World mulls next step as US backs IP waiver on vaccines
GENEVA (AP) — Activists cheered, Big Pharma complained and government leaders assessed next steps on Thursday after the Biden administration's blockbuster move to support an easing of patent and other protections on COVID-19 vaccines that many hope will help poorer countries get more doses and speed the end of the pandemic.
The move to support waiving intellectual property protections on vaccines under World Trade Organization rules marked a dramatic shift for the United States, which had previously lined up with many other developed nations opposed to the idea floated by India and South Africa.
Attention is set to turn to those richer nations, notably in the European Union, to see whether they will come on board. A key hurdle: Any decision at the WTO, a Geneva-based trade body, has to be by consensus — meaning that any single country could hold up any waiver.
The EU Commission president, Ursula von der Leyen, said the 27-nation bloc was ready to talk about the U.S. proposal — but cagily remained noncommittal for now.
"We are ready to discuss how the U.S. proposal for waiver on intellectual property protection for COVID vaccines could help" end the crisis, she said in a video address. "In the short run, however, we call upon all vaccine producing countries to allow exports and to avoid measures that disrupt supply chains."
India hits another grim record as it scrambles oxygen supply
NEW DELHI (AP) — Infections in India hit another grim daily record on Thursday as demand for medical oxygen jumped seven-fold and the government denied reports that it was slow in distributing life-saving supplies from abroad.
The number of new confirmed cases breached 400,000 for the second time since the devastating surge began last month. The 412,262 cases pushed India's tally to more than 21 million. The Health Ministry also reported 3,980 deaths in the last 24 hours, bringing the total to 230,168. Experts believe both figures are an undercount.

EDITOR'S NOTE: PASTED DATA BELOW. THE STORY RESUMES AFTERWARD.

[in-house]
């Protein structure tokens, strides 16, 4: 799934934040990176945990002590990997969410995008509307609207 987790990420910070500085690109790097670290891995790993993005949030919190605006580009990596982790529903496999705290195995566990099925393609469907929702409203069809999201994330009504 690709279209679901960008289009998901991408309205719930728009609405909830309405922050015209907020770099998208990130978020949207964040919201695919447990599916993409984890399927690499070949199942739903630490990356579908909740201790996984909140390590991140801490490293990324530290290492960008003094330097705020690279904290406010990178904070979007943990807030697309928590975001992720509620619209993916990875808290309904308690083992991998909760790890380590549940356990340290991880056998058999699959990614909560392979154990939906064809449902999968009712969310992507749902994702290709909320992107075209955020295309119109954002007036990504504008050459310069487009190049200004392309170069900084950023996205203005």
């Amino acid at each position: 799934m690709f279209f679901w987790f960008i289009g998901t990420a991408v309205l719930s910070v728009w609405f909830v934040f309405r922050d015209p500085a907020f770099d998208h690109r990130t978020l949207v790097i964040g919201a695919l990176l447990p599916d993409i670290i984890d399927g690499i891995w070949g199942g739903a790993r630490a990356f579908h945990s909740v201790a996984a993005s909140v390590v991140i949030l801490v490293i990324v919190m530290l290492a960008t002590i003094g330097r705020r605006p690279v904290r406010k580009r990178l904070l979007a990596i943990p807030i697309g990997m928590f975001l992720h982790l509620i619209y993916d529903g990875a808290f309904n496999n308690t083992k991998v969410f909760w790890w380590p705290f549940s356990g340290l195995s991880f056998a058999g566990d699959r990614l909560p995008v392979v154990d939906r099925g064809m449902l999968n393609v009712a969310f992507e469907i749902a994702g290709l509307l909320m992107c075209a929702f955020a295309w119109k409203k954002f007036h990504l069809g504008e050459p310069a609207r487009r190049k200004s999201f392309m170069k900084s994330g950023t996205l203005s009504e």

Eleven COVID-19 patients died as the pressure in the oxygen line dropped suddenly in a government medical college hospital in Chengalpet town in southern India on Wednesday night, possibly because of a faulty valve, The Times of India newspaper reported.
Hospital authorities said they had repaired the pipeline last week, but the consumption of oxygen doubled since then, the daily said.
Demand for hospital oxygen has increased seven times since last month, a government official said, as India scrambles to set up large oxygen plants and transport cryogenic tankers, cylinders and liquid oxygen. India created a sea bridge on Tuesday to ferry oxygen tankers from Bahrain and Kuwait in the Persian Gulf, officials said.
Biden ready to sell $2.3T infrastructure plan in Louisiana
President Joe Biden will push the case for his $2.3 trillion infrastructure plan in the reliably Republican state of Louisiana — directly challenging GOP lawmakers who say that low taxes for corporations and the wealthy will fuel economic growth.
Biden is leaning into the stagecraft of the presidency on Thursday by choosing to speak in the city of Lake Charles in front of a 70-year-old bridge that is 20 years past its designed lifespan.
Even as he engages with Republicans in Washington, Biden is trying to sell their voters on the idea that higher corporate taxes can provide $115 billion for roads and bridges and hundreds of billions of dollars more to upgrade the electrical grid, make the water system safer, rebuild homes and jump-start the manufacturing of electric vehicles.
A White House official, who insisted on anonymity to discuss the speech ahead of delivery, said Biden would pose a basic question to voters about whether tax cuts for big companies and CEOs will make the country stronger than programs designed to bolster the middle class.
Biden hinted at the theme when answering questions from reporters after a Wednesday speech at the White House that also emphasized his separate $1.8 trillion plan for education and children to be funded by higher taxes on the wealthiest Americans.
Ramadan in China: Faithful dwindle under limits on religion
KASHGAR, China (AP) — Tursunjan Mamat, a practicing Muslim in western China's Xinjiang region, said he's fasting for Ramadan but his daughters, ages 8 and 10, are not. Religious activity including fasting is not permitted for minors, he explained.
The 32-year-old ethnic Uyghur wasn't complaining, at least not to a group of foreign journalists brought to his home outside the city of Aksu by government officials, who listened in on his responses. It seemed he was giving a matter-of-fact description of how religion is practiced under rules set by China's Communist Party.